Google CEO Eric Schmidt opposed the development of an independent web browser for six years. He stated that "at the time, Google was a small company," and he did not want to go through "bruising browser wars." After co-founders Sergey Brin and Larry Page hired several Mozilla Firefox developers and built a demonstration of Chrome, Schmidt admitted that "It was so good that it essentially forced me to change my mind."
In September 2004, rumors of Google building a web browser first appeared. Online journals and U.S. newspapers stated at the time that Google was hiring former Microsoft web developers among others. It also came shortly after the final 1.0 release of Mozilla Firefox, which was surging in popularity and taking market share from Internet Explorer, which was suffering from major security problems.
The release announcement was originally scheduled for September 3, 2008, and a comic by Scott McCloud was to be sent to journalists and bloggers explaining the features within the new browser. Copies intended for Europe were shipped early and German blogger Philipp Lenssen of Google Blogoscoped made a scanned copy of the 38-page comic available on his website after receiving it on September 1, 2008. Google subsequently made the comic available on Google Books and mentioned it on their official blog along with an explanation for the early release. The product was allegedly named "Chrome" because Google wanted to minimize the chrome of the browser, though this meaning was added somewhat post-hoc, the code name before release apparently chosen from a connotation of speed.
An early version of Chromium for Linux, explaining the difference between Chrome and Chromium
The browser was first publicly released on September 2, 2008 for Windows XP and later, with 43 supported languages, officially a beta version, and as a stable public release on December 11, 2008.
On the same day, a CNET news item drew attention to a passage in the Terms of Service statement for the initial beta release, which seemed to grant to Google a license to all content transferred via the Chrome browser. This passage was inherited from the general Google terms of service. Google responded to this criticism immediately by stating that the language used was borrowed from other products, and removed this passage from the Terms of Service.
Chrome quickly gained about 1% usage share.After the initial surge, usage share dropped until it hit a low of 0.69% in October 2008. It then started rising again and by December 2008, Chrome again passed the 1% threshold.
In early January 2009, CNET reported that Google planned to release versions of Chrome for OS X and Linux in the first half of the year. The first official Chrome OS X and Linux developer previews were announced on June 4, 2009, with a blog post saying they were missing many features and were intended for early feedback rather than general use.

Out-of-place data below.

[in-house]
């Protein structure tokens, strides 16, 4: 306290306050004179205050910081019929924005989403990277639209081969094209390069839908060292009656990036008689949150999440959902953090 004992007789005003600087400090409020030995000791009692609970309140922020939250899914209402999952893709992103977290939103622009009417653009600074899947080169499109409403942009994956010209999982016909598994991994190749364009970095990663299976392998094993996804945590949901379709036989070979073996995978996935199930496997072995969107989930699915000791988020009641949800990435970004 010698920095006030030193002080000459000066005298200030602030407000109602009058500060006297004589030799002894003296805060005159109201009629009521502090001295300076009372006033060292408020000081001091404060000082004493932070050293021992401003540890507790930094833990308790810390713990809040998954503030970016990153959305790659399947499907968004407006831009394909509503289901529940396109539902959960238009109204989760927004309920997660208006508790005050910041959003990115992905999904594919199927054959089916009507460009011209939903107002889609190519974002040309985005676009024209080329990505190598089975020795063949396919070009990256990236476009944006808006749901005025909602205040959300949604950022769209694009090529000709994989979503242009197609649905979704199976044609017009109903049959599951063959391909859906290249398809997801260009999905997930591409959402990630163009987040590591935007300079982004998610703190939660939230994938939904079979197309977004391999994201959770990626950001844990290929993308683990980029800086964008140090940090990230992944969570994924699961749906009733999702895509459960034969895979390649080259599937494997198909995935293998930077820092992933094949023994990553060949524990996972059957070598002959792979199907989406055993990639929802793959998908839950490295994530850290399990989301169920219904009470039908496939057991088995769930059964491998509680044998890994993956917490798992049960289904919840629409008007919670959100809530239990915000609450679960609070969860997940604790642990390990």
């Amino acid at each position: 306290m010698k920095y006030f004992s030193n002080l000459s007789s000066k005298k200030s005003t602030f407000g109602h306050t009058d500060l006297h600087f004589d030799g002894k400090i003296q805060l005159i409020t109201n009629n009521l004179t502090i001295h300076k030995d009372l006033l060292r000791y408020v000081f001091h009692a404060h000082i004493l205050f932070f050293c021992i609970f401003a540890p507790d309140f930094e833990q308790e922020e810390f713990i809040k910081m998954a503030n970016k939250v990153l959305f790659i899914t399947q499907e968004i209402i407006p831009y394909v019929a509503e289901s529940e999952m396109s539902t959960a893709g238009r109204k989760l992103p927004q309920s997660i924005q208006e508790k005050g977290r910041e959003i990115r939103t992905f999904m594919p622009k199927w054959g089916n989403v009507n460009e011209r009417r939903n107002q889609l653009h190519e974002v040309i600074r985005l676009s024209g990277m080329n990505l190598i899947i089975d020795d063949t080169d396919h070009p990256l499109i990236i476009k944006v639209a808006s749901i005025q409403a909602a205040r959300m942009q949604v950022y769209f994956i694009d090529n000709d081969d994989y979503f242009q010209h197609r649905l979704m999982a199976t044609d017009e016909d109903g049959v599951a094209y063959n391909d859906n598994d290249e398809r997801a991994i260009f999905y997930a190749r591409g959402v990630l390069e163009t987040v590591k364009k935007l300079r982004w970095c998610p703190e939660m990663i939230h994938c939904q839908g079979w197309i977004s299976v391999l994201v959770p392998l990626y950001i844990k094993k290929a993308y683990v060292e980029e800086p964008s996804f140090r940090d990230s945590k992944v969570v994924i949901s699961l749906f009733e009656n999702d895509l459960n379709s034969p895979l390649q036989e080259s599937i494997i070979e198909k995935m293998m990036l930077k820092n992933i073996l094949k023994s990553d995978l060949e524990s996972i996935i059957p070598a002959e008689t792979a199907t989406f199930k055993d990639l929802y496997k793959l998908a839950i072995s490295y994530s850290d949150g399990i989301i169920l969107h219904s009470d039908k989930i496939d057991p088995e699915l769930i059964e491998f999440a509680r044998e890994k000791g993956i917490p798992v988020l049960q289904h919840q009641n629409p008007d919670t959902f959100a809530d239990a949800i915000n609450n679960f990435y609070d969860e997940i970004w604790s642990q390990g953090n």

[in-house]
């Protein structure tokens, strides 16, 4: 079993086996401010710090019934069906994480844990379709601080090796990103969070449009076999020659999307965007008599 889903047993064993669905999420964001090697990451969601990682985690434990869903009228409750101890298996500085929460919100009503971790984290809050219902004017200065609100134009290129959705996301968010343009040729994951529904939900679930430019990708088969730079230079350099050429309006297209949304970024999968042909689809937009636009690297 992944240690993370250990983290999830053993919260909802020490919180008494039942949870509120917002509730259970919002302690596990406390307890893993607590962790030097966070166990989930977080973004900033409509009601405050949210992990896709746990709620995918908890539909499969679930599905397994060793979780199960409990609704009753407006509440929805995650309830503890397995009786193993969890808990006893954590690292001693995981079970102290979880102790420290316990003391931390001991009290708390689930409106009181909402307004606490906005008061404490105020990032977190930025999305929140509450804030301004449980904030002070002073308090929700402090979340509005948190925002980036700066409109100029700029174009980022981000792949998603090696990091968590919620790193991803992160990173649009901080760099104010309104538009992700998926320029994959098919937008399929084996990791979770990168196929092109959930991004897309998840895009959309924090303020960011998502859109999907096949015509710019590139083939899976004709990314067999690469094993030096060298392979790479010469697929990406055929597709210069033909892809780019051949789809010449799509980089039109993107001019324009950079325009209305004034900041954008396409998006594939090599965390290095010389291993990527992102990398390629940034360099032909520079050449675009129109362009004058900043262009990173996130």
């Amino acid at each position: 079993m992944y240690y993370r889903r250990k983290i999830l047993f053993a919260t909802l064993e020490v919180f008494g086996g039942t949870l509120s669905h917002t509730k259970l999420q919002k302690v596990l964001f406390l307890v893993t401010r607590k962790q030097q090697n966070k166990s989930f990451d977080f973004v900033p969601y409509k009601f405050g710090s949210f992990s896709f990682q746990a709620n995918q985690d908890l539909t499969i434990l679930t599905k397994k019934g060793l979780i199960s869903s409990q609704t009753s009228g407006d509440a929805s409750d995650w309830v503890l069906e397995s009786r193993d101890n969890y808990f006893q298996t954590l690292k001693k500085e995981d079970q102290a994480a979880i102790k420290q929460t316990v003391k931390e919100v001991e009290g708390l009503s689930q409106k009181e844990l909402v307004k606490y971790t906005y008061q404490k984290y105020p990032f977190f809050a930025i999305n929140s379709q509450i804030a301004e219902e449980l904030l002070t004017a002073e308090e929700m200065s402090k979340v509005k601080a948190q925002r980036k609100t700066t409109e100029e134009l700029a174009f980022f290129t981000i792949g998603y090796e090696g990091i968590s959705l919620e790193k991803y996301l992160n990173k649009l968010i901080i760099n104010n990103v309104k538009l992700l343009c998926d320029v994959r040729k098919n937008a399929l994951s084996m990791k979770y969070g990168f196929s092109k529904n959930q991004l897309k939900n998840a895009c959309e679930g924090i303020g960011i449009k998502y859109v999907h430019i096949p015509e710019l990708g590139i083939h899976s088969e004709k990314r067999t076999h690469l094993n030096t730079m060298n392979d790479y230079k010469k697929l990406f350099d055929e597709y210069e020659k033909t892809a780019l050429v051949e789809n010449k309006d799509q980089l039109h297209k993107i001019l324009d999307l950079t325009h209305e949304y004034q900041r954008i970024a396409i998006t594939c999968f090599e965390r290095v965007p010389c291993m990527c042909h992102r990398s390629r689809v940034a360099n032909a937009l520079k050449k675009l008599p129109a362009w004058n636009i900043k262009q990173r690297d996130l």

In December 2009, Google released beta versions of Chrome for OS X and Linux. Google Chrome 5.0, announced on May 25, 2010, was the first stable release to support all three platforms.
Chrome was one of the twelve browsers offered to European Economic Area users of Microsoft Windows in 2010.
Chrome initially used the WebKit rendering engine to display web pages. In 2013, they forked the WebCore component to create their own layout engine Blink. Based on WebKit, Blink only uses WebKit's "WebCore" components, while substituting other components, such as its own multi-process architecture, in place of WebKit's native implementation.
Chrome is internally tested with unit testing, "automated user interface testing of scripted user actions", fuzz testing, as well as WebKit's layout tests (99% of which Chrome is claimed to have passed), and against commonly accessed websites inside the Google index within 20–30 minutes.
Google created Gears for Chrome, which added features for web developers typically relating to the building of web applications, including offline support. Google phased out Gears as the same functionality became available in the HTML5 standards.
On January 11, 2011, the Chrome product manager, Mike Jazayeri, announced that Chrome would remove H.264 video codec support for its HTML5 player, citing the desire to bring Google Chrome more in line with the currently available open codecs available in the Chromium project, which Chrome is based on. Despite this, on November 6, 2012, Google released a version of Chrome on Windows which added hardware-accelerated H.264 video decoding. In October 2013, Cisco announced that it was open-sourcing its H.264 codecs and will cover all fees required.
On February 7, 2012, Google launched Google Chrome Beta for Android 4.0 devices. On many new devices with Android 4.1 and later preinstalled, Chrome is the default browser.
In May 2017, Google announced a version of Chrome for augmented reality and virtual reality devices.